Critical Migration Studies; Asylum Regimes; Bureaucracy; Lived Surveillance; STS; Anthropology of Law; Political Theory; Postwar Europe; The Modern Mediterranean; Colonial Histories of Migration Control; Queer theory
The European Union, Greece, Turkey, Germany
Working Groups: Political Assembly
Romm Lewkowicz’s research and teaching draw on political theory, critical legal studies, and ethnographic methodologies in an effort to revaluate our understanding of the history and experience of forced migration, asylum regulation, and post-war European integration.
His PhD research was a multi-sited ethnography of Eurodac, a pan-European apparatus for the biometric documentation of Europe’s asylum seekers, moving between Brussels, Izmir, Malta, the Greek island of Chios, and Berlin. Attending to both the biometric apparatus and its lived experience by asylum seekers on the move (mainly Syrians, Iraqis, and Yemenis), the project explores how the illegal migrant body has served as both a laboratory for experimentation in biometric documentation and a site for postwar European self-constitution.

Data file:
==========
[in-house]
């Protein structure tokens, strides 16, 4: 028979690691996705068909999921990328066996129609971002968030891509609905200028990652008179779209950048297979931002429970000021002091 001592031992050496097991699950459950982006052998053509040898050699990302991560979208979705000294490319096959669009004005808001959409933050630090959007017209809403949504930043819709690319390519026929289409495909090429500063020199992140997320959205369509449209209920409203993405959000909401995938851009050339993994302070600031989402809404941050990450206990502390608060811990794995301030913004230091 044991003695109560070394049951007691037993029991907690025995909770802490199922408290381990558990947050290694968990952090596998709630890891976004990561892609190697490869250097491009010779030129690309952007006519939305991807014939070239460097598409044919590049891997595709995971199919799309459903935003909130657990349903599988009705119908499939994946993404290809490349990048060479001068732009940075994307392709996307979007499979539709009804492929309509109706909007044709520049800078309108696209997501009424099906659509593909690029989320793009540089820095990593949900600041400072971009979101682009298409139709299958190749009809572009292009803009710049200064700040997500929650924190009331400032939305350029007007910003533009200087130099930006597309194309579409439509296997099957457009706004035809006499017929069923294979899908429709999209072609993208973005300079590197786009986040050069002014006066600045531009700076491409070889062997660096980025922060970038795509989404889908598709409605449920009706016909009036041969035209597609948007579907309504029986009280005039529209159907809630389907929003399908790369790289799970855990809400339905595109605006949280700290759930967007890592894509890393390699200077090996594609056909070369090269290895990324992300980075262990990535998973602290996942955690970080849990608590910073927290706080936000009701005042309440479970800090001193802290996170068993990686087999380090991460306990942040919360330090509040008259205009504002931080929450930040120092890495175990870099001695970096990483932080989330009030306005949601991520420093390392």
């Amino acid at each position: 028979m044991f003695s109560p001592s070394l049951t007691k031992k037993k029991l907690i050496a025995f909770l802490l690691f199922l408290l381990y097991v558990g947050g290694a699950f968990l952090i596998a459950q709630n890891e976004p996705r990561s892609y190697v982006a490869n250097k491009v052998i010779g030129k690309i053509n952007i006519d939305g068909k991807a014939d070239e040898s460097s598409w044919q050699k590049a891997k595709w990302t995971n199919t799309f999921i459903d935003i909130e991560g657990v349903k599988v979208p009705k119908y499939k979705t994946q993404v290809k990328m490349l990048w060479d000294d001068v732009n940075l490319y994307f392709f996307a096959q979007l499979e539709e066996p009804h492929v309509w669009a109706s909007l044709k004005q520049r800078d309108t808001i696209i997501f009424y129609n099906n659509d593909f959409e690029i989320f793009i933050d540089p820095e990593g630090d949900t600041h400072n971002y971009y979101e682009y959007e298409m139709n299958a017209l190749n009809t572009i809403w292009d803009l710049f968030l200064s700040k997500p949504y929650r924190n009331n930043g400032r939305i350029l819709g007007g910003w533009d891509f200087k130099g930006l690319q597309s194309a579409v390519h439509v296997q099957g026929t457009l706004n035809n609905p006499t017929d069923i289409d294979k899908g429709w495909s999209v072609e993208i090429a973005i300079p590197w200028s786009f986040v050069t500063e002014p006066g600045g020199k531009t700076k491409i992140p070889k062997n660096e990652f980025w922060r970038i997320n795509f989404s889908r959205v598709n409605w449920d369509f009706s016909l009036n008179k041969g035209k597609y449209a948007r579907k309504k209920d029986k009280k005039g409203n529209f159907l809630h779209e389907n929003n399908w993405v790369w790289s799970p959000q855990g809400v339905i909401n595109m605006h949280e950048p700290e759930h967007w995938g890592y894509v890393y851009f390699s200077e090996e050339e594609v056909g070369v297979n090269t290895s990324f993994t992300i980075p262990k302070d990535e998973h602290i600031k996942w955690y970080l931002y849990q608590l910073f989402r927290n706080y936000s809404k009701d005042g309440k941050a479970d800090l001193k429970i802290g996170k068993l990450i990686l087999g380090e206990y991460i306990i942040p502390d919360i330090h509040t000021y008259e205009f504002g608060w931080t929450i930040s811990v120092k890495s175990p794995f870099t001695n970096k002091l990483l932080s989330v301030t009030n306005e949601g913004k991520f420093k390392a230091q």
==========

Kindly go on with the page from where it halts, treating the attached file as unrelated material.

Lewkowicz’s research has been supported by the Social Science Research Council, the Max Planck Society, the European Research Council, The PublicsLab CUNY, Hauptstadtkulturfonds Berlin and the Gittell Urban Studies Collective. Previously, Lewkowicz has held various positions in migrant rights NGOs, including the Hotline for Refugees and Migrants and the African Refugee Development Center (Tel Aviv), Detention Action (London) and Asylos – Research for Asylum (Brussels).